Don’t Blame Your Kid for Getting You Sick
You shouldn't expect a second grader to protect your home from any kind of intruder. It's not realistic.
I keep hearing all of this stuff about screen time being damaging for kids. But I feel like my 5-year-old learns a lot from TV, and his tablet is the only thing that can keep him quiet enough for my wife and I to have an adult conversation. How bad is screen time, really?
The amazing baby researcher Dr. Celeste Kidd, from the University of Rochester Kid Lab, once told me something about screen time that has since eased my mind. She said: “There is not enough empirical evidence to have strong feelings at the moment.” And then she explained how she’s given her own baby an old cell phone to play with.
Still, though there may not be conclusive evidence of cognitive harm that would cause Kidd to slap the phone out of her baby’s hand, there is solid evidence connecting the blue light from screens with sleep problems. And those problems affect both kids and adults.
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The issue is that blue light from screens has the same effect on the brain’s internal clock as sunlight. So when a blue screen is blasting into your kid’s eyes late at night, their brain is suppressing the release of the hormone melatonin, which is essentially fuel for the choo choo train to sleepy town. The result is wakefulness and trouble catching Zzzs. The same problem can occur if you have a pre-dawn waker that you’re trying to occupy with cartoons so you can get a few more hours of sleep. The screen acts as a kind of false sunrise, keeping them bright, alert and reinforcing their habit of early rising. The upshot is that it’s best to turn off the screens an hour or so before bed. Not because screens are rotting their brain, but because they are affecting their sleep.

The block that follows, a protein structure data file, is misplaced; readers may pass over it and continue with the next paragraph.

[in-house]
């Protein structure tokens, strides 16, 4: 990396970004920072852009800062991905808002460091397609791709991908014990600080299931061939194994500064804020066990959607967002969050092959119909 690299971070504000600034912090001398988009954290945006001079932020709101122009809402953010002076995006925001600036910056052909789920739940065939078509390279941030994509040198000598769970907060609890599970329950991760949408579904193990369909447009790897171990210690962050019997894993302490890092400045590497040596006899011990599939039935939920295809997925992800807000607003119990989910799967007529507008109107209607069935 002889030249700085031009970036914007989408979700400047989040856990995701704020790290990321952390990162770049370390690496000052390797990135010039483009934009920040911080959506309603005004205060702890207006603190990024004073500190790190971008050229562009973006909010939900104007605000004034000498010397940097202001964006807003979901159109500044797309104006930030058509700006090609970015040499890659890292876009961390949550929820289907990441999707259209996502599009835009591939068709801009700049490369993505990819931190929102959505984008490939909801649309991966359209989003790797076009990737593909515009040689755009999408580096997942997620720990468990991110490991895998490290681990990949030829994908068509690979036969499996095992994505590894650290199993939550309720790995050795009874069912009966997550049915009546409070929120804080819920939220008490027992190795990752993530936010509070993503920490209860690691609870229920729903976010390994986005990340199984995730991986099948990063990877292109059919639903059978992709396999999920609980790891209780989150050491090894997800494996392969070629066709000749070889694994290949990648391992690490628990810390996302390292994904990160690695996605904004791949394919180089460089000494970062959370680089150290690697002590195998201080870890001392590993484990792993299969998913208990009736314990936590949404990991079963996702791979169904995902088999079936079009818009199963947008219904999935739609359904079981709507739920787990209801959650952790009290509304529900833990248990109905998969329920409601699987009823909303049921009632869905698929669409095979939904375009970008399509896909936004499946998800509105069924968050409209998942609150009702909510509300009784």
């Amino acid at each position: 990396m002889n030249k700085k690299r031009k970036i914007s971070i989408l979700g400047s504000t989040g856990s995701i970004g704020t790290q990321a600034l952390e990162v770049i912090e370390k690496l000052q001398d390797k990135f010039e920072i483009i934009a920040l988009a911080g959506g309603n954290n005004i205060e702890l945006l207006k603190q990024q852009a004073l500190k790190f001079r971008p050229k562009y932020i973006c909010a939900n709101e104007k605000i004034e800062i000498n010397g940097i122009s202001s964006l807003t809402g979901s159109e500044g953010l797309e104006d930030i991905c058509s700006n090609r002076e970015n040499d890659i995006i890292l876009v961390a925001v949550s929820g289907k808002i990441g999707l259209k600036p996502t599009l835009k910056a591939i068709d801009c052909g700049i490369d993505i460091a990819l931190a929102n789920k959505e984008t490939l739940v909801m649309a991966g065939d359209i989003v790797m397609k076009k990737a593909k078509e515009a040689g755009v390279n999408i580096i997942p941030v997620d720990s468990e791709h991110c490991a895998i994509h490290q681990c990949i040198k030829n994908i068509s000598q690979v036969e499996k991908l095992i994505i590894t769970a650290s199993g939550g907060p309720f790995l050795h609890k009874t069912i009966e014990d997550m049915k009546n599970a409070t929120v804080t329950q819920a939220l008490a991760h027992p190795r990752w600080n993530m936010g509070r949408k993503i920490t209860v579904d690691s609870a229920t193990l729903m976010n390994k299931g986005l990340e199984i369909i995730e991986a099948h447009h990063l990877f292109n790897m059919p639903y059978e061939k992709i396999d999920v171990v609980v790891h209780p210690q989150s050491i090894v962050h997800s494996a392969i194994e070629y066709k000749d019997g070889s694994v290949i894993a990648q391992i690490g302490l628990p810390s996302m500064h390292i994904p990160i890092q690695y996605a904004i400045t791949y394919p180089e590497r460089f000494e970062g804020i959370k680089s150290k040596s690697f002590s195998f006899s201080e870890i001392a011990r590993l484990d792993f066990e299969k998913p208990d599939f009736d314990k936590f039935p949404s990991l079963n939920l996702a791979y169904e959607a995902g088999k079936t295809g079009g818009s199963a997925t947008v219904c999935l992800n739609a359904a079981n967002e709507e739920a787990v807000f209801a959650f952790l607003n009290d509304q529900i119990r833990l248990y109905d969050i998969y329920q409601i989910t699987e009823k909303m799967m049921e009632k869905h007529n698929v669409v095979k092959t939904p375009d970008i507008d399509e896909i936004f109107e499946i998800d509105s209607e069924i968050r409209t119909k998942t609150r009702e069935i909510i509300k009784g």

So, if you and your wife are trying to have a conversation as the kid goes to sleep, then screens are a bad solution. If you’re trying to have a conversation at noon on a Saturday, don’t sweat it so much. It’s totally possible your kid is learning things from the TV screen. And as long as they’re not being traumatized by creepy YouTube kid’s channels, that’s totally cool. Particularly if it means you can have an adult conversation with your wife. I know how rare those can be.
And please do think about behavior modification strategies that don’t involve screens. If your kids are demanding attention, it may be time to teach them to ask instead. There’s nothing wrong with making a kid wait. A lot of life is waiting. Very little of life is like a cartoon.
My little girl Claire started going to preschool this year, and I feel like I have been continuously sick ever since she started. My coworkers and boss are giving me a hard time, but am I wrong to blame her bringing home nastiness from other kids? And how do I make it stop?
Brett, it’s very likely that your little Typhoid Claire has been bringing home viruses from her preschool. Does that mean she is to blame? Not really. Sadly, much of the responsibility for keeping your family and yourself healthy rests squarely on your shoulders.
Yes, It’s true that parents of school-aged kids are exposed to a wealth of interesting illnesses. That is just a fact of life as certain as the sun rises and sets. But the likely reason you’re getting sick so often is that your home virus defense system is weak sauce.
No matter how diligently you remind Claire to wash her hands and keep her fingers out of her nose and mouth, she is a kid. And as a kid, she just doesn’t have the cognitive skills to be consistent about protecting herself from becoming a vector for cases of flu, colds, or anything else going around the petri-dish you send her to every day. That means it’s your responsibility to create barriers that will keep the awfulness out of your house.